COLUMBIA — Friends and relatives of local musician Jim Hellmann will remember him both for his love of music and his love of the outdoors.
Mr. Hellmann of Columbia died Wednesday, May 16, 2012, while on a run in Rock Bridge Memorial State Park. He was 57.
Mr. Hellmann was born Aug. 16, 1954, in St Louis, to Robert and Joanne (Diez) Hellmann.
Noted by family members as a “beautiful piano player and teacher,” Mr. Hellmann's mother cultivated his passion for music at an early age. As he grew older, Mr. Hellmann was able to be more musically self-motivated.
“He had been self-taught and self-trained on music since he was a teenager,” Mr. Hellman's daughter, Andrea Brown, said. “He kind of played everything."
Over the years, Mr. Hellmann earned a reputation as a talented musician in Columbia. He was admired for his skill on an impressive range of instruments — from the banjo, to the harmonica, to the upright double bass — but those close to him say he was most at home on the piano and acoustic guitar.
In what his older brother, Bob Hellmann, refers to as his brother's shining moment, Mr. Hellmann once got up to join the band at the wedding reception of his niece, Lindsey Lococo.
"And he was a hit," Bob Hellmann said. "That's how good he was."
Tim Hellmann, Mr. Hellmann's son, expressed admiration for his father's musical gifts: "He was very multitalented. I'll definitely try to follow in his footsteps."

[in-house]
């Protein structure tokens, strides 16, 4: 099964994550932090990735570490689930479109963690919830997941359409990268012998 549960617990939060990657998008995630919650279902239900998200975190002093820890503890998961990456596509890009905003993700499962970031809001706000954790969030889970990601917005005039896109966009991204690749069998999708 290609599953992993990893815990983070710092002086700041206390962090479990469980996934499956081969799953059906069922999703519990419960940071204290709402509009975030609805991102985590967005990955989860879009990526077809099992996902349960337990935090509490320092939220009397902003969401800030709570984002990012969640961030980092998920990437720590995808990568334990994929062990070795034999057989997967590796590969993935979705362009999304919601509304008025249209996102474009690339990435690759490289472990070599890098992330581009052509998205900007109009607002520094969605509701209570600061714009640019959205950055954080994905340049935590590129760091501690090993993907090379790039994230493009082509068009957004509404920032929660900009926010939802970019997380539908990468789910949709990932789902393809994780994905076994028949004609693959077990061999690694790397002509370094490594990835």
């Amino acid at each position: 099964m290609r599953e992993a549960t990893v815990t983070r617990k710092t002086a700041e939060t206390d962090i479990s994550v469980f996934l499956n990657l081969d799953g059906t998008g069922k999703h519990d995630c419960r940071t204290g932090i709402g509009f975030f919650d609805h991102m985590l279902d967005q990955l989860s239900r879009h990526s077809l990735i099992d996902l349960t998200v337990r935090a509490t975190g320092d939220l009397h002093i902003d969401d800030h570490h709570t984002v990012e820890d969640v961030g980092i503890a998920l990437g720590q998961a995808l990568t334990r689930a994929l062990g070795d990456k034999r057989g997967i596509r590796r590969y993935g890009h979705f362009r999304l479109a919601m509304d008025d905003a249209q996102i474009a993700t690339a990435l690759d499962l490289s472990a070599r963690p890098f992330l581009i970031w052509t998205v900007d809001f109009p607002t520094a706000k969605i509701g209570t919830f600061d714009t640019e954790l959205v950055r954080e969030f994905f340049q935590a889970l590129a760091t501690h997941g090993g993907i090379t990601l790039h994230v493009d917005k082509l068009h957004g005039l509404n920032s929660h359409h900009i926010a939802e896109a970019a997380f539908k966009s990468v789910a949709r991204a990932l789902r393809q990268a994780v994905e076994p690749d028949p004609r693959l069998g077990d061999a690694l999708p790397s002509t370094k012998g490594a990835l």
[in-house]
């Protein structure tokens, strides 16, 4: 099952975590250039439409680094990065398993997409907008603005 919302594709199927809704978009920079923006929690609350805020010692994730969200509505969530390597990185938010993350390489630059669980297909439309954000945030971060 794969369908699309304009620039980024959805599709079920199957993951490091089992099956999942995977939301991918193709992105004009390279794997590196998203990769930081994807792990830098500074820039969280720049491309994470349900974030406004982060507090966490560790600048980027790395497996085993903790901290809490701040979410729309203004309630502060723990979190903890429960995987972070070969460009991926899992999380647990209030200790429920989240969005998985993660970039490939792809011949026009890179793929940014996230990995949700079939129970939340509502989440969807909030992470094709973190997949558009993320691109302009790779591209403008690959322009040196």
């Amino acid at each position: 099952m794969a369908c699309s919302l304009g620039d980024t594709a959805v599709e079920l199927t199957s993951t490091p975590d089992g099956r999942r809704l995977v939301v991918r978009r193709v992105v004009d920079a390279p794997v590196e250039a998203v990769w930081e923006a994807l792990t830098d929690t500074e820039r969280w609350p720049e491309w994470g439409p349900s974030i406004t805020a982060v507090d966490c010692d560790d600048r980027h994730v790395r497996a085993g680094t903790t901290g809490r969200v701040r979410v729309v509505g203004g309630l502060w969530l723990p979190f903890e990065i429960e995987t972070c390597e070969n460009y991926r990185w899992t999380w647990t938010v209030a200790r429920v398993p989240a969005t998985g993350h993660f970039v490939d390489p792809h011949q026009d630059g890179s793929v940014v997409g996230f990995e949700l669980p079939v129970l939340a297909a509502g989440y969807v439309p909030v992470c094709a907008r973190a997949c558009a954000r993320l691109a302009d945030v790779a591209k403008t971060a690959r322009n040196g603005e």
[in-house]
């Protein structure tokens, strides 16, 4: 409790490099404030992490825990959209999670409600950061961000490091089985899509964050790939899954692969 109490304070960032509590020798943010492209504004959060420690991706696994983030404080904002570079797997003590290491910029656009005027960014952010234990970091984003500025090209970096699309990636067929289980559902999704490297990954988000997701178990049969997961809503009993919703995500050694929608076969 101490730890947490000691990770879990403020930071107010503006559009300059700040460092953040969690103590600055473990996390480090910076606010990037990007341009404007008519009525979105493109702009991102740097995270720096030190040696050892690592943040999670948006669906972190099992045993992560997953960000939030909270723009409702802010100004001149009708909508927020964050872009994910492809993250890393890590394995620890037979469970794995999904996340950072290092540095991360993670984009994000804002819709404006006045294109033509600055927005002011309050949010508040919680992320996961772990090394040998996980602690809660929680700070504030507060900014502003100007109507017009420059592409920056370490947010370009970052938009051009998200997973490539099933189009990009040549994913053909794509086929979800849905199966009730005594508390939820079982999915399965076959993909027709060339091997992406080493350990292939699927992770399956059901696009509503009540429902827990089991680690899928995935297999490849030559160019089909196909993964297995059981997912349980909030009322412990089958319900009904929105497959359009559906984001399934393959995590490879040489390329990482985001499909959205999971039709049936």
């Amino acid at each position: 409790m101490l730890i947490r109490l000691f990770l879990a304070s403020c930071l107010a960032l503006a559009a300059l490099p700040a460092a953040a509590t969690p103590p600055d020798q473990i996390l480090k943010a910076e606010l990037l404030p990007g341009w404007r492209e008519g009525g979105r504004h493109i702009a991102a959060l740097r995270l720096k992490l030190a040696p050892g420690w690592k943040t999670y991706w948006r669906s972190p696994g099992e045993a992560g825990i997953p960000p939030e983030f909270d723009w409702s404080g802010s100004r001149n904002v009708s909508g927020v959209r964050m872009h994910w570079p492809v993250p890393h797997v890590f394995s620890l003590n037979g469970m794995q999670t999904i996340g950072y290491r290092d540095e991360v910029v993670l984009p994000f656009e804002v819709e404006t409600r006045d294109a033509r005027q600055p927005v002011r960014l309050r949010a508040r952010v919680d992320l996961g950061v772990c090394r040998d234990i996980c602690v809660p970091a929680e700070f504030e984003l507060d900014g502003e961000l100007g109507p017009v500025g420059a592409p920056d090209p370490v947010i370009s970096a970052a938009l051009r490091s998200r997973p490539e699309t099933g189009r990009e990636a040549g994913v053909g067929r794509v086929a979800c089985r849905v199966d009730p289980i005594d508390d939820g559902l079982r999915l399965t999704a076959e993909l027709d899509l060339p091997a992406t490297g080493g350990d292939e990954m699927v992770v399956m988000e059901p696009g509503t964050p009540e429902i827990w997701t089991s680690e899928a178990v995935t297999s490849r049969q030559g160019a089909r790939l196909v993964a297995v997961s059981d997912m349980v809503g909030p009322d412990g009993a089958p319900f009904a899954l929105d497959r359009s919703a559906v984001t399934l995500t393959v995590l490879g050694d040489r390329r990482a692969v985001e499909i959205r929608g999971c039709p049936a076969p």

Moreover, music was a way he could connect with his father.
“Every time we’d go fishing, we’d drink beer and play music,” Tim Hellmann said. “We’d improvise and sing songs about the fish we’d caught or the ones that got away.”
Mr. Hellmann was equally avid outdoorsman. He often gave his time to Rock Bridge Memorial State Park, constructing trails as a volunteer.
“He absolutely had an affinity for nature,” Brown said. “And he had an affinity for Rock Bridge State Park. He lost his dog, Comet, years ago on that same trail, so it all kind of fell into place that he died there."
Mr. Hellmann was also a pet owner, with a close relationship with his two dogs, Lucy and Gustav; two fish, George and Saddam; and two roosters, Al Capone and Rufio.
Mr. Hellmann's day job also allowed him to be outdoors. With his wife, Cathy Hellmann, he started Oak Forest Landscaping in the early 1980s.
His last lyrics as a songwriter will likely echo in the minds of those close to him, as they remember an outdoorsman and a musician, as well as a brother, father and friend:
“I have to go. A different world calls for me,” Mr. Hellmann wrote. “I’ll come back soon, and when I do, I’ll look for you.”
Mr. Hellmann is survived by his parents, Bob and Joanne Hellmann; his four brothers, Bob, Don, Greg and John Hellmann; his wife, Cathy Hellmann; two children, Andrea Brown and Tim Hellmann.
Services will be held at 4 p.m. Saturday at Cooper’s Landing, at 11505 S. Smith Hatchery Road. There, a second tribute for Mr. Hellmann will be held Aug. 17, the day after his 58th birthday.
Instead of flowers, memorial contributions can be made to Second Chance Columbia, 24687 Highway 179, Booneville, MO 65233. It is an organization reflective of Mr. Hellmann's affection for stray animals. Donations can also be made in his honor to Rock Bridge Memorial State Park, 5901 S. Highway 163, Columbia, MO 65203.
Condolences can be posted at heartlandcremation.com.